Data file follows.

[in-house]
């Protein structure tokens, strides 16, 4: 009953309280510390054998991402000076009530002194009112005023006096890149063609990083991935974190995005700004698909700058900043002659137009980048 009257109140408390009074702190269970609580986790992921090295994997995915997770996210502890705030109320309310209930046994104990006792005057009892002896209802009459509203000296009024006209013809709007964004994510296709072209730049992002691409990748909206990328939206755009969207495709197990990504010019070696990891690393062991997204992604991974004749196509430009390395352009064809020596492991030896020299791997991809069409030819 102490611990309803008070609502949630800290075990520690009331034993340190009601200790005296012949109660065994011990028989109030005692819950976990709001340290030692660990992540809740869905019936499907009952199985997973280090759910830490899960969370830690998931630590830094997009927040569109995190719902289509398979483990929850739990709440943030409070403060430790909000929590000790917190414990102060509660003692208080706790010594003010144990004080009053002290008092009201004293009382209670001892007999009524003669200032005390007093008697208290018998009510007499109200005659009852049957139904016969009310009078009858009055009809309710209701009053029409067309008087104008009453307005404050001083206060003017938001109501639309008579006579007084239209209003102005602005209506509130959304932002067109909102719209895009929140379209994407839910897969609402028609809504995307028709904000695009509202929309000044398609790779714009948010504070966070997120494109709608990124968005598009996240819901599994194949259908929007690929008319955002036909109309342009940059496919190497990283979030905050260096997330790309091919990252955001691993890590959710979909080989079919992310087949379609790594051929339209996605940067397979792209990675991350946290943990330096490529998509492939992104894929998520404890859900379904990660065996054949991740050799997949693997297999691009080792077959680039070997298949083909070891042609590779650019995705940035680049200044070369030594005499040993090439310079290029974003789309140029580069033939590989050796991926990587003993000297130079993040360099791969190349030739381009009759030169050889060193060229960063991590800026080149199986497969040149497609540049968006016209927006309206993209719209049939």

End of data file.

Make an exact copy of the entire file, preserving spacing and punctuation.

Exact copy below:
[in-house]
């Protein structure tokens, strides 16, 4: 009953309280510390054998991402000076009530002194009112005023006096890149063609990083991935974190995005700004698909700058900043002659137009980048 009257109140408390009074702190269970609580986790992921090295994997995915997770996210502890705030109320309310209930046994104990006792005057009892002896209802009459509203000296009024006209013809709007964004994510296709072209730049992002691409990748909206990328939206755009969207495709197990990504010019070696990891690393062991997204992604991974004749196509430009390395352009064809020596492991030896020299791997991809069409030819 102490611990309803008070609502949630800290075990520690009331034993340190009601200790005296012949109660065994011990028989109030005692819950976990709001340290030692660990992540809740869905019936499907009952199985997973280090759910830490899960969370830690998931630590830094997009927040569109995190719902289509398979483990929850739990709440943030409070403060430790909000929590000790917190414990102060509660003692208080706790010594003010144990004080009053002290008092009201004293009382209670001892007999009524003669200032005390007093008697208290018998009510007499109200005659009852049957139904016969009310009078009858009055009809309710209701009053029409067309008087104008009453307005404050001083206060003017938001109501639309008579006579007084239209209003102005602005209506509130959304932002067109909102719209895009929140379209994407839910897969609402028609809504995307028709904000695009509202929309000044398609790779714009948010504070966070997120494109709608990124968005598009996240819901599994194949259908929007690929008319955002036909109309342009940059496919190497990283979030905050260096997330790309091919990252955001691993890590959710979909080989079919992310087949379609790594051929339209996605940067397979792209990675991350946290943990330096490529998509492939992104894929998520404890859900379904990660065996054949991740050799997949693997297999691009080792077959680039070997298949083909070891042609590779650019995705940035680049200044070369030594005499040993090439310079290029974003789309140029580069033939590989050796991926990587003993000297130079993040360099791969190349030739381009009759030169050889060193060229960063991590800026080149199986497969040149497609540049968006016209927006309206993209719209049939």